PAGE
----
7 December 2014 to 12 December 2014

This week:

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JIRA Service Desk  2.2-OD-06

Let customers participate in each other's requests

Prior to this version, customers cannot see other people's requests. Requests are between customers and agents.

Starting from this version, agents can bring other customers into a request and let multiple customers take part in the conversation.

Agents will see a new field called Request participants on the issue, and can add anyone who's a customer of the service desk to the request. Participants will receive an email notification after they are given access to a request.

All participants, including the reporter, will appear in the People involved section of the request on the Customer Portal.

Request participants in the agent view and the portal view:



Request participants can add comments and attachments to a request, and receive the same notifications as the reporter. Participants can easily see who else is involved in email notifications too. This makes it easier for them to work from their inbox and they do not have to check the portal.

The Request participants field is a new custom field that will automatically get added to the screens of all existing service desk projects in about 1 to 3 hours after this version is released to your Atlassian OnDemand site. We decided to go with this approach instead of updating the screens along with the OnDemand upgrade because it shortens the site downtime, especially for sites with a large amount of data.

Changes to two SLA conditions

Since a request can now be visible to multiple customers and all of them can add comment and receive notifications, the following two SLA conditions have been changed to take participants into consideration.

  1. The "Comment: By Reporter" condition has been renamed to "Comment: By Customer".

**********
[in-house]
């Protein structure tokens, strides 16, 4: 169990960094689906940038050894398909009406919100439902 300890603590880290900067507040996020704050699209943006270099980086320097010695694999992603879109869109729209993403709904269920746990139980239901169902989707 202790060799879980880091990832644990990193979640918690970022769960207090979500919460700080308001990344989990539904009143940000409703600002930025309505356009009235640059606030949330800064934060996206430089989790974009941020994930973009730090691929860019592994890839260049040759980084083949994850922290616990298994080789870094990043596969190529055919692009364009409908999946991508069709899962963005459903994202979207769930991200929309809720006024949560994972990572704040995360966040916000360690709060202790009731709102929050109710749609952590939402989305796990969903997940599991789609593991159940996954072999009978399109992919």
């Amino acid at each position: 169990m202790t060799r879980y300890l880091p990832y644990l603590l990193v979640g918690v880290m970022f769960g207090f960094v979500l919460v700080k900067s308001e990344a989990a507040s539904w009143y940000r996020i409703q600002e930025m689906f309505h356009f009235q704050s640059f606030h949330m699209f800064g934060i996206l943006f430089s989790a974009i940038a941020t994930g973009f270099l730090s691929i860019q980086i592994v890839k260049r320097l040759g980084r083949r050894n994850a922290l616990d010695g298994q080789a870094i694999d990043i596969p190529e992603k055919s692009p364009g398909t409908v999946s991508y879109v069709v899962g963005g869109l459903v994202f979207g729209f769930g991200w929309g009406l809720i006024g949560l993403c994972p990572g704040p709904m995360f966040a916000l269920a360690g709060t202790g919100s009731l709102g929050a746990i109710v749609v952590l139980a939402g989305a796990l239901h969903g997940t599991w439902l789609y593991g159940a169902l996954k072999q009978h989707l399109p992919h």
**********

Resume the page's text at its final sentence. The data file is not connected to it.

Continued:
It now means a comment by any participant on the request, including the reporter.
  2. The "Comment: For Reporter" condition has been renamed to "Comment: For Customer".
    It now means a customer-visible comment by someone who isn't a participant.

These two comment conditions are still exactly the same for all requests where there are no participants, so won't affect calculation of existing SLA data. 

Fix list

Key Summary Votes

Confluence 5.6-OD-38

Collaborate in context with inline comments

Comments on pages and blog posts are great, but what happens when you need to reference a specific sentence or word on a page? Inline comments are the answer.

Inline comments allow you to highlight the section of the page you're commenting on, and with one click   you can start adding your comment and notify the page's creator, letting them know exactly what your comment is about. The page's owner will get a notification and can reply to your comment, opening up a conversation to keep your project moving. Text that has been commented on appears with a yellow highlight; click the highlight to view the comment and any replies.

We're not just talking about plain-text comments either. You can use many of the features of page comments in inline comments, like rich text, @mentions, images, and links. You can even paste-in JIRA issues to embed the JIRA issues macro.

Once you and your team have finished the conversation, you can resolve the comment and the conversation is stored with the page if you ever need it again. Choose    Resolved comments to reopen any resolved comments if you need to.

(info) This replaces the old 'quote in comment' feature, as your comment is now linked to the text you highlight rather than quoting it as a reference.

Site-wide password policy features

This deployment introduces a new user management feature that allows you to control how complex all users' passwords must be. You can also control how often users must change their passwords. You will also be able to define the number of unique new passwords that must be used before an old password can be reused.

The password complexity requirements we're introducing use entropy. Entropy is based on an algorithm that measures the security level of a password. It takes into consideration not only the standard password-related attributes that you could define manually (e.g. the number of letters, capitalization, numbers, etc) but much more, including things like common dictionary words, names, l33t speak, keyboard patterns, commonly used passwords, etc. For these reasons, it's a much stronger method of password security than password attributes that you can manually define.

An entropy-based system is also simpler to configure and allows those with less technical know-how to configure their instance to be more secure. We want to provide it as a security feature that should be easily configurable by all admins.

We recommend this resource which is useful in breaking down the measure of entropy for a certain password, and uses the same entropy algorithm that we have implemented.

To access and set the new password policy features:

  1. Go to > User management.
  2. Select Password Policy.

Last modified on Dec 15, 2014

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